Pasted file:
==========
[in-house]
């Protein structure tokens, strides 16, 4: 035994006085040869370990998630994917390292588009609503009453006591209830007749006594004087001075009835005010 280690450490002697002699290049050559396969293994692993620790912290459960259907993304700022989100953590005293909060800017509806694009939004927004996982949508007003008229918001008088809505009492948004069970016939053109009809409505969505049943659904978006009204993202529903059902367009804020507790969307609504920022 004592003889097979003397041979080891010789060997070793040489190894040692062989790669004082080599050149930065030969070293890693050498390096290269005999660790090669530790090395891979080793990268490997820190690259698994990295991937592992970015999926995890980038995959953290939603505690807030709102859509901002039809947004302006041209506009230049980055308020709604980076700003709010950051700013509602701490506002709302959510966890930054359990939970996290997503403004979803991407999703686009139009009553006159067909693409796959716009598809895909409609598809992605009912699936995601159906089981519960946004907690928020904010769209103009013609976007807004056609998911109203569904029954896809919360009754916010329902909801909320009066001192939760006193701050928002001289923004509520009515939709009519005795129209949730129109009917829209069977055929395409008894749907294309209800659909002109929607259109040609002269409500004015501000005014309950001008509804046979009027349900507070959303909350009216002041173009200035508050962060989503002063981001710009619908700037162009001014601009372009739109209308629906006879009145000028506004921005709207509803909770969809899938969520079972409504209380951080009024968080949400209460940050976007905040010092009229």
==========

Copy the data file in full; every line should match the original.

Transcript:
[in-house]
């Protein structure tokens, strides 16, 4: 035994006085040869370990998630994917390292588009609503009453006591209830007749006594004087001075009835005010 280690450490002697002699290049050559396969293994692993620790912290459960259907993304700022989100953590005293909060800017509806694009939004927004996982949508007003008229918001008088809505009492948004069970016939053109009809409505969505049943659904978006009204993202529903059902367009804020507790969307609504920022 004592003889097979003397041979080891010789060997070793040489190894040692062989790669004082080599050149930065030969070293890693050498390096290269005999660790090669530790090395891979080793990268490997820190690259698994990295991937592992970015999926995890980038995959953290939603505690807030709102859509901002039809947004302006041209506009230049980055308020709604980076700003709010950051700013509602701490506002709302959510966890930054359990939970996290997503403004979803991407999703686009139009009553006159067909693409796959716009598809895909409609598809992605009912699936995601159906089981519960946004907690928020904010769209103009013609976007807004056609998911109203569904029954896809919360009754916010329902909801909320009066001192939760006193701050928002001289923004509520009515939709009519005795129209949730129109009917829209069977055929395409008894749907294309209800659909002109929607259109040609002269409500004015501000005014309950001008509804046979009027349900507070959303909350009216002041173009200035508050962060989503002063981001710009619908700037162009001014601009372009739109209308629906006879009145000028506004921005709207509803909770969809899938969520079972409504209380951080009024968080949400209460940050976007905040010092009229």